Wireless Delivery + Content = Densification
By Mark Christenson, President, International / CTO and Tom Leddo, Chief Strategy Officer
AT&T plans to acquire Time Warner for $85.4 billion. It is an amazing announcement that has already generated a lot business and political headlines both in support and in opposition to the deal.
AT&T and those in favor of the deal argue that this is vertical integration and does not eliminate any competitors.
Opposition to the deal of course argues that this will make AT&T too big, too powerful and hurt consumers.
Whether you favor this deal or not is not what this article is about. Whether this deal is allowed or not (remember AT&T’s failed $39 billion takeover of T-Mobile announced in 2011?) is not my intention to discuss. Whether deal this is successful or not (remember the $164 billion merger between AOL and Time Warner in 2000 that quickly resulted in a $99 billion loss in 2002 and a 90% loss in the market capitalization of AOL?) will not be known for some time.
But there is a takeaway from this announcement that is important for all of us who work in the wireless infrastructure industry – this deal is about the marriage of delivery and content, and regardless of how this deal plays out, more densification is needed in wireless networks.
This deal is about the marriage of delivery and content, and regardless of how this deal plays out, more densification is needed in wireless networks.
It’s about the Content
The revenue curve for wireless operators has flattened and ARPU is being pressed down so now operators need to find new ways to grow. In the past that growth came primarily from expanding of the network (specifically by adding coverage through acquisitions or building new sites) and by increasing the speed of the network (faster service drew more subscribers). However, coverage and high speeds have reached some degree of ubiquity. Furthermore, if the United States Department of Justice is going to continue to block future consolidation of wireless operators, then their growth must come from somewhere else.
Additionally, the behavior of wireless consumers is changing. More people are cutting the cord and going exclusively wireless. This includes a change in how people watch their favorite shows. Statistica.com notes that:
“According to Nielsen, over 280 million Americans were watching traditional TV and already over 130 million are watching video content on their phone in 2015. Aside from phones, tablets are also a popular mobile video device, with an estimated 89 million U.S. users watching video content on their tablet devices. These figures are expected to surpass 120 million users in 2019.”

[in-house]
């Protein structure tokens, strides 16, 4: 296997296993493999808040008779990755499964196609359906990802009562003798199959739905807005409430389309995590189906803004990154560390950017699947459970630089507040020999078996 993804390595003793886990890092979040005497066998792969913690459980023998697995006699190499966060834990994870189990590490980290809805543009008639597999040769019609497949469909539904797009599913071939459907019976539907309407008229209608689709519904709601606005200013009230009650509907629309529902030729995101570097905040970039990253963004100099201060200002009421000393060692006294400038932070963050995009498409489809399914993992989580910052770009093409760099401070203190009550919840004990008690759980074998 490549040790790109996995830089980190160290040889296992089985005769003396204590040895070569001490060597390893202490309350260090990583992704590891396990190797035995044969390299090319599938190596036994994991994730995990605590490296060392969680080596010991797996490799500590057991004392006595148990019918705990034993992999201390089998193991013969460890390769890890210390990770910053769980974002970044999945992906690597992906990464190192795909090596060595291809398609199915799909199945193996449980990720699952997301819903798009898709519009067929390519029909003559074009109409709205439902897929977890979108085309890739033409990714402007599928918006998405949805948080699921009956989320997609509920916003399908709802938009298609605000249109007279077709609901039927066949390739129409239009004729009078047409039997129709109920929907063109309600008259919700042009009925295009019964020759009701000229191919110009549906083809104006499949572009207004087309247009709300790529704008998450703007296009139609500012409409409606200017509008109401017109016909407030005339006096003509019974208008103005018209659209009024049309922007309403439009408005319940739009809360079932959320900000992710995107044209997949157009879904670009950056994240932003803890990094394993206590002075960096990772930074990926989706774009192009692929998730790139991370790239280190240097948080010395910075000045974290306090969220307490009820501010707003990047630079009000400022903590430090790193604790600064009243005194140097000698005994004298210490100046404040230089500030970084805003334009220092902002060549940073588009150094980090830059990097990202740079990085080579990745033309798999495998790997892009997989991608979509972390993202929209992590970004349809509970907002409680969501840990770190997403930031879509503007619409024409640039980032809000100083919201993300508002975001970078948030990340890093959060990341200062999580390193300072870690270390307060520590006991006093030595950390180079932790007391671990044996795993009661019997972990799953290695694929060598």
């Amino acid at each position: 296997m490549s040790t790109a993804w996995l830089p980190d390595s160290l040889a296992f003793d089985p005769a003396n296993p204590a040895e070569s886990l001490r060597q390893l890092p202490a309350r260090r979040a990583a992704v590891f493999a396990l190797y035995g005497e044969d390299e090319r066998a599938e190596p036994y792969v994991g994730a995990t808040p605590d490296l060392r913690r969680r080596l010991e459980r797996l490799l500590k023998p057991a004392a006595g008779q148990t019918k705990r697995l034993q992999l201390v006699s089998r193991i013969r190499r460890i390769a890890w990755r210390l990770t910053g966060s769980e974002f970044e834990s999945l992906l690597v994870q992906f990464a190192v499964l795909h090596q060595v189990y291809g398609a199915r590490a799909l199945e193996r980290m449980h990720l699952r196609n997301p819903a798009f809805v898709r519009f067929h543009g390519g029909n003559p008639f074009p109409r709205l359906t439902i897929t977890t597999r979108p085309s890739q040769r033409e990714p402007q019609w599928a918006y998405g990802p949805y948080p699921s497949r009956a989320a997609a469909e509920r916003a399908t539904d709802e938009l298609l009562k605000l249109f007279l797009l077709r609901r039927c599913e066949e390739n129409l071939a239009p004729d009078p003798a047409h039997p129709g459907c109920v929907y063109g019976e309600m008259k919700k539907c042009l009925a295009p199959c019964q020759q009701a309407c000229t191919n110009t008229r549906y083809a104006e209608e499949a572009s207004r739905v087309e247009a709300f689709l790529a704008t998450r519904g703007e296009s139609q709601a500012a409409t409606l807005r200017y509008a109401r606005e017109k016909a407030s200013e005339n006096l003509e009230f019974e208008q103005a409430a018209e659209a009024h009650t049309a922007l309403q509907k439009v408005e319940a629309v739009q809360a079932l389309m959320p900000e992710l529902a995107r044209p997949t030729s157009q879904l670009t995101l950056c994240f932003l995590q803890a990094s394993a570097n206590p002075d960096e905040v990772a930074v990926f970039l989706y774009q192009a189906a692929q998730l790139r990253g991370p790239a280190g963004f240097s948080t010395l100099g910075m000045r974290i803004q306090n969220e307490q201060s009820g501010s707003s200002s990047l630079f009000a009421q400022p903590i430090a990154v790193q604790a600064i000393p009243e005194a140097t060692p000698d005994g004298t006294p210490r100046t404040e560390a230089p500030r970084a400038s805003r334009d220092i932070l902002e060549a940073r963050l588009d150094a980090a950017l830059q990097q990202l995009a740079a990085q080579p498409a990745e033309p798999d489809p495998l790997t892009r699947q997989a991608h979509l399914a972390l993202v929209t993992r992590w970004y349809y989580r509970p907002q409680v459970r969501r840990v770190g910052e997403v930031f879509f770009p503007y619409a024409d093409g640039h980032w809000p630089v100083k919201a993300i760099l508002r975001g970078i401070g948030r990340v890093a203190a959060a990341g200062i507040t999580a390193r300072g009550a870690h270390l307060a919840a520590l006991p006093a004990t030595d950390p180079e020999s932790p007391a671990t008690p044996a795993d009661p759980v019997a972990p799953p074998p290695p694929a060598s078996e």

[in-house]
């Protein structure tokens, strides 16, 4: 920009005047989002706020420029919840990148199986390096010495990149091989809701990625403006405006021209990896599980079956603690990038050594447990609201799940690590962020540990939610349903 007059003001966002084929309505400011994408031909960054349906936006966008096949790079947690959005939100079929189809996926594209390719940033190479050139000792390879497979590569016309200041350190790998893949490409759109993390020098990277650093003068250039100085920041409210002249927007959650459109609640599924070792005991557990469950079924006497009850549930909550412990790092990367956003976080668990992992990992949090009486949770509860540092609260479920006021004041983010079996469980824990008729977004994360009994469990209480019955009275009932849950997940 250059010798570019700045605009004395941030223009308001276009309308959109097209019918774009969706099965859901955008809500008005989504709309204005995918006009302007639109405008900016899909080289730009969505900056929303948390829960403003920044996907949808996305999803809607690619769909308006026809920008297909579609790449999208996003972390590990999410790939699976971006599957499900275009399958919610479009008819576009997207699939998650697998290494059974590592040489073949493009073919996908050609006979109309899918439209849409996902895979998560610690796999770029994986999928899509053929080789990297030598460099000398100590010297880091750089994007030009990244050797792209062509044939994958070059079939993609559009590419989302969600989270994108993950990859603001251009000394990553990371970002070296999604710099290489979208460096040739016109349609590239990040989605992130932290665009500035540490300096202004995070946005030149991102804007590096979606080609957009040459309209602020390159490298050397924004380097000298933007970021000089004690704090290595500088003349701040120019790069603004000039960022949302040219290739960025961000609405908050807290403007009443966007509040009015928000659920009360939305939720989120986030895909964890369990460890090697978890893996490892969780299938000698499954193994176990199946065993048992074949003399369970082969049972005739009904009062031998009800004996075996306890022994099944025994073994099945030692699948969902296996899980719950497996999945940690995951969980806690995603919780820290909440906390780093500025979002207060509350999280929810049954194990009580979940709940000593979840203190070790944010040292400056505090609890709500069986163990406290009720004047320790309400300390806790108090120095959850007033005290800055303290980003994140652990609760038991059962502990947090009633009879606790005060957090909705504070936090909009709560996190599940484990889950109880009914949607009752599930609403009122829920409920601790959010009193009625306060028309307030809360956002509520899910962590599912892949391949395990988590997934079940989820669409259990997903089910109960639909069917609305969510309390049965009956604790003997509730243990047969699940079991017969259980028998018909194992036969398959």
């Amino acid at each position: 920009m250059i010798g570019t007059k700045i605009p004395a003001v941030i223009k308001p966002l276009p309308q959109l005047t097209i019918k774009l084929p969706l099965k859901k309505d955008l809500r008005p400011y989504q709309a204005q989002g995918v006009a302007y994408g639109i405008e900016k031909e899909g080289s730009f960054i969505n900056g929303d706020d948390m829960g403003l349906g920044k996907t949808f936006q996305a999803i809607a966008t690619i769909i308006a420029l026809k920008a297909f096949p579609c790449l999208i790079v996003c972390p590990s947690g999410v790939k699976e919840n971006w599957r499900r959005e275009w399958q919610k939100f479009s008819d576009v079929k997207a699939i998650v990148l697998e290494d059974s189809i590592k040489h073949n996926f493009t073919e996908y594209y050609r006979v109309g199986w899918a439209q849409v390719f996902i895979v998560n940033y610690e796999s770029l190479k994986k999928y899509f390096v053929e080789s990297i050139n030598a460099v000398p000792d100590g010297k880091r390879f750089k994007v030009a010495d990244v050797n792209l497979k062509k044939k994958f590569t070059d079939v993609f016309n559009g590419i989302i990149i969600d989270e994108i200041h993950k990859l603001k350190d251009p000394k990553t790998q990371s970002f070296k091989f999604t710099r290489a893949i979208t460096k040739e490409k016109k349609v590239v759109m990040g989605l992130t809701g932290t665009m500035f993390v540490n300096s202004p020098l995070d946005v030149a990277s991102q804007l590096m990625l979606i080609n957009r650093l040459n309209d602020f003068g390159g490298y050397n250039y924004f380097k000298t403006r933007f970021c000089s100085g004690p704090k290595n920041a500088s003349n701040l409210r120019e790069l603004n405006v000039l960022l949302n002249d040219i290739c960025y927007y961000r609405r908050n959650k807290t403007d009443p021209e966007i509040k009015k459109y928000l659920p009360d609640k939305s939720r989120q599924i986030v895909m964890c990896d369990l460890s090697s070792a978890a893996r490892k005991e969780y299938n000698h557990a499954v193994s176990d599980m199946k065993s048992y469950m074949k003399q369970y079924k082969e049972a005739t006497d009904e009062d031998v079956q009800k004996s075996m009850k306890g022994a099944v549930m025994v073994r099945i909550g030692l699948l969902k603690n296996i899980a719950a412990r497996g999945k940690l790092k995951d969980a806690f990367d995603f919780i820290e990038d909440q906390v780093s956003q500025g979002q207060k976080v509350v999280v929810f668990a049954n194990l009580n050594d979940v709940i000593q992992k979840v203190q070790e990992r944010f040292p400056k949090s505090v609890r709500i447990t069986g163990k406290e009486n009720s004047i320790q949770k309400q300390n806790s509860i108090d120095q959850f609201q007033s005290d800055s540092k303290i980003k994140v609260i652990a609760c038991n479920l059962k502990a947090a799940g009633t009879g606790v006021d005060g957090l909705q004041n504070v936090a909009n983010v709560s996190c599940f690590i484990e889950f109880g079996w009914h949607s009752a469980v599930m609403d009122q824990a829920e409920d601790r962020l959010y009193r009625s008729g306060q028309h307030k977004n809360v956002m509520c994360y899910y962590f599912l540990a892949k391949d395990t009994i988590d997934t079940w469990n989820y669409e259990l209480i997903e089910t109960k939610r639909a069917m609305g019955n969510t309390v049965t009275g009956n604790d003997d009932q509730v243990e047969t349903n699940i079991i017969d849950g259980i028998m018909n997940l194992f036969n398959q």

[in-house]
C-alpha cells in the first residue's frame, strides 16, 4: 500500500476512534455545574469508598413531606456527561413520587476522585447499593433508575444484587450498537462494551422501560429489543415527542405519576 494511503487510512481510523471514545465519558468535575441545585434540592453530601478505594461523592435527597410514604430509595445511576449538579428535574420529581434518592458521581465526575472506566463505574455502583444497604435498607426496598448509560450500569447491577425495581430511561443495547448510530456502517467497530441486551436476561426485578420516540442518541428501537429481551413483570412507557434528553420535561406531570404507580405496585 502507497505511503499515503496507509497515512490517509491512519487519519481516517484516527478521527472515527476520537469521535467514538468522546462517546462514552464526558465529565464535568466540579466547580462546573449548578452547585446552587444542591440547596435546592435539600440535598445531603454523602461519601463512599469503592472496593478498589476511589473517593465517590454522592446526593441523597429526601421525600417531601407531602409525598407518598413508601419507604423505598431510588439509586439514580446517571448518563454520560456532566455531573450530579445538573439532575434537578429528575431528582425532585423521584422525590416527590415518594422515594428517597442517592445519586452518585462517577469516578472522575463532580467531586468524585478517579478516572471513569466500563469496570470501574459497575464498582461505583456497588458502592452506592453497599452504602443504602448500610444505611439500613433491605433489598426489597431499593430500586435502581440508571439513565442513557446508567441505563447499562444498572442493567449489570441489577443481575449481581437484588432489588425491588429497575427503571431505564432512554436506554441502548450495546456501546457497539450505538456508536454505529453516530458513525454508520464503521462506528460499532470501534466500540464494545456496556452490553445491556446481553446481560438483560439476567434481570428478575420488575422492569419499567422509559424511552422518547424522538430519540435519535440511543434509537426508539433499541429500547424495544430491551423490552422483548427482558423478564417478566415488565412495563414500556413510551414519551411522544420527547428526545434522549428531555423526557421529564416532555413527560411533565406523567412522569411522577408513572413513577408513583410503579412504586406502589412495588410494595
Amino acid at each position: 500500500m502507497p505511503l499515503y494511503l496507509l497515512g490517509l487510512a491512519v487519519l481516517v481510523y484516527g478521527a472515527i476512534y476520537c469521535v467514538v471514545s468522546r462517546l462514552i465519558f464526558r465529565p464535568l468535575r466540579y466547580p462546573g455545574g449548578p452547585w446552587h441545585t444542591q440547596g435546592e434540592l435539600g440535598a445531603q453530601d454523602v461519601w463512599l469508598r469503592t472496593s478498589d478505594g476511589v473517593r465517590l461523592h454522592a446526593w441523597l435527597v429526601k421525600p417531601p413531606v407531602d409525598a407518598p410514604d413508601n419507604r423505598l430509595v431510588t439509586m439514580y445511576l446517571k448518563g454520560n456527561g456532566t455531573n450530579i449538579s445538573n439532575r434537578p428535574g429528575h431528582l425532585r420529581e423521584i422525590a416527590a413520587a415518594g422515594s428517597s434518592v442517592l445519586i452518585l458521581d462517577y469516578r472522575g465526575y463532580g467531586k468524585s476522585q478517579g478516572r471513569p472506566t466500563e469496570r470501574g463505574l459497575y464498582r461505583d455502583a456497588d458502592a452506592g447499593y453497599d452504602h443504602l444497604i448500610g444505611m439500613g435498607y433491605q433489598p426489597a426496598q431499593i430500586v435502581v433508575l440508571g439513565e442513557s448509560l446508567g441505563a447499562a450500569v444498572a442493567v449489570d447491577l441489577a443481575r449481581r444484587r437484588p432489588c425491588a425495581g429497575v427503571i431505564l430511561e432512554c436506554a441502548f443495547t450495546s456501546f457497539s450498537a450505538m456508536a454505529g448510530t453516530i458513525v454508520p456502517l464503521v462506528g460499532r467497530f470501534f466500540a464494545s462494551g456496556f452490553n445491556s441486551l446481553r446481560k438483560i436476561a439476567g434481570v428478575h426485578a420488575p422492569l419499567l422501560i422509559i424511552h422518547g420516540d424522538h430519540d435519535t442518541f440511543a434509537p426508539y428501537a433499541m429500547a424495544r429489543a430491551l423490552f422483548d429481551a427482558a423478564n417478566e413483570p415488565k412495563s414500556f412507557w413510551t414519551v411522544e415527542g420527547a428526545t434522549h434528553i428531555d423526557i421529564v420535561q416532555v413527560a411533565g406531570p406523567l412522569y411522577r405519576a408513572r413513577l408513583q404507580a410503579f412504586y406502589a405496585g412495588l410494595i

With the traditional method of growth having more-or-less reached capacity, and the changing demands for what and how content is viewed, AT&T is simply seeking to grow their top and bottom lines while simultaneously responding to these new consumer demands. AT&T is seeking to marry Time Warner’s premium content providers like HBO, CNN, Turner Broadcasting and Warner Brothers with their wireless delivery capability.
In short, AT&T shareholders want growth and AT&T consumers want mobile content. But, generally speaking, you can’t get mobile access to the content without continuously improving the network.
Wireless networks, are sometimes referred to as “dumb pipes.” However, this deal helps us suddenly view networks correctly, as a strategic asset that, that if combined with the right content, bring significant additional value to consumers and shareholders alike.
This is important and exciting for each of us as a wireless consumer, because the content we want from one source may soon be readily available in the formats and locations we desire.
But as individuals who makes their living in the wireless infrastructure industry, this announcement is huge. It is an $85 billion bet that video will dominate wireless traffic in the near future. And more video traffic means significantly more capacity is needed. That “content pipe” needs investment and expansion along with the content in order to ensure the content is available to the voracious appetite of consumers.
The unprecedented amounts of traffic that will soon be flowing through wireless networks means that the traditional, macro networks we spent the last 30+ years building must continue to rapidly evolve and be enhanced. The current evolution is the large-scale deployment of small cells, creating densification that will handle the traffic.
However, small cells are different from the macro sites that have been deployed in the last three decades. Apart from the obvious differences of the hardware components and the coverage provided, we need to implement new, scalable and cheaper deployment models. We need new processes to manage the ongoing maintenance and upgrades of what may be 10x the number of small cells when compared to macro sites. We need updated municipal codes, different value propositions for those involved in hosting sites, and different economics for all parties to ensure long-term sustainability. And while it all needs to happen quickly, there is still a lot of uncertainty and a lack of unity when it comes to the details. To quote Jay Brown, CEO of Crown Castle, who spoke at the HetNet Expo this week in Houston “the deployment of small cells is really challenging, but telling you that is like describing the flood to Noah.”
Regardless of what happens in the AT&T/Time Warner deal, mobile video will continue to be the new norm. In other words, wireless networks need to be densified and we have lots of work to do.